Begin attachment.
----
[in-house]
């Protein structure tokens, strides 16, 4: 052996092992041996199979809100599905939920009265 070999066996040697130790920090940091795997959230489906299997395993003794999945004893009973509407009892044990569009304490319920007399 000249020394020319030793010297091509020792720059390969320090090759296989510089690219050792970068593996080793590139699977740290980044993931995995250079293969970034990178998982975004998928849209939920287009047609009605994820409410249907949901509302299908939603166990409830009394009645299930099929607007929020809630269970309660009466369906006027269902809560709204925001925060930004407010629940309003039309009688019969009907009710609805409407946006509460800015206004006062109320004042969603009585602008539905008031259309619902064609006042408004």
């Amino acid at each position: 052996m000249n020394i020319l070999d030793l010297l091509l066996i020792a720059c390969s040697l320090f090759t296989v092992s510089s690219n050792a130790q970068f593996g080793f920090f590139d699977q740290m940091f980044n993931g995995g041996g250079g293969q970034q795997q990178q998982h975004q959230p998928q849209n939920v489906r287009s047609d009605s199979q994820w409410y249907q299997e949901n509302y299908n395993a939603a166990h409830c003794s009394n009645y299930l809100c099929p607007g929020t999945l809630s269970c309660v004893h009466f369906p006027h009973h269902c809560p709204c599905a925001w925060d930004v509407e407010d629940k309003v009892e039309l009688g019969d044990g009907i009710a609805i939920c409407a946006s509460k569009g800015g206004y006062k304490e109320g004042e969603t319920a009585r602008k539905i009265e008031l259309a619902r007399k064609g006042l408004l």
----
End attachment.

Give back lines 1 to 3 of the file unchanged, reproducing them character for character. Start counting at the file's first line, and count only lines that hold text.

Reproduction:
[in-house]
């Protein structure tokens, strides 16, 4: 052996092992041996199979809100599905939920009265 070999066996040697130790920090940091795997959230489906299997395993003794999945004893009973509407009892044990569009304490319920007399 000249020394020319030793010297091509020792720059390969320090090759296989510089690219050792970068593996080793590139699977740290980044993931995995250079293969970034990178998982975004998928849209939920287009047609009605994820409410249907949901509302299908939603166990409830009394009645299930099929607007929020809630269970309660009466369906006027269902809560709204925001925060930004407010629940309003039309009688019969009907009710609805409407946006509460800015206004006062109320004042969603009585602008539905008031259309619902064609006042408004």
């Amino acid at each position: 052996m000249n020394i020319l070999d030793l010297l091509l066996i020792a720059c390969s040697l320090f090759t296989v092992s510089s690219n050792a130790q970068f593996g080793f920090f590139d699977q740290m940091f980044n993931g995995g041996g250079g293969q970034q795997q990178q998982h975004q959230p998928q849209n939920v489906r287009s047609d009605s199979q994820w409410y249907q299997e949901n509302y299908n395993a939603a166990h409830c003794s009394n009645y299930l809100c099929p607007g929020t999945l809630s269970c309660v004893h009466f369906p006027h009973h269902c809560p709204c599905a925001w925060d930004v509407e407010d629940k309003v009892e039309l009688g019969d044990g009907i009710a609805i939920c409407a946006s509460k569009g800015g206004y006062k304490e109320g004042e969603t319920a009585r602008k539905i009265e008031l259309a619902r007399k064609g006042l408004l």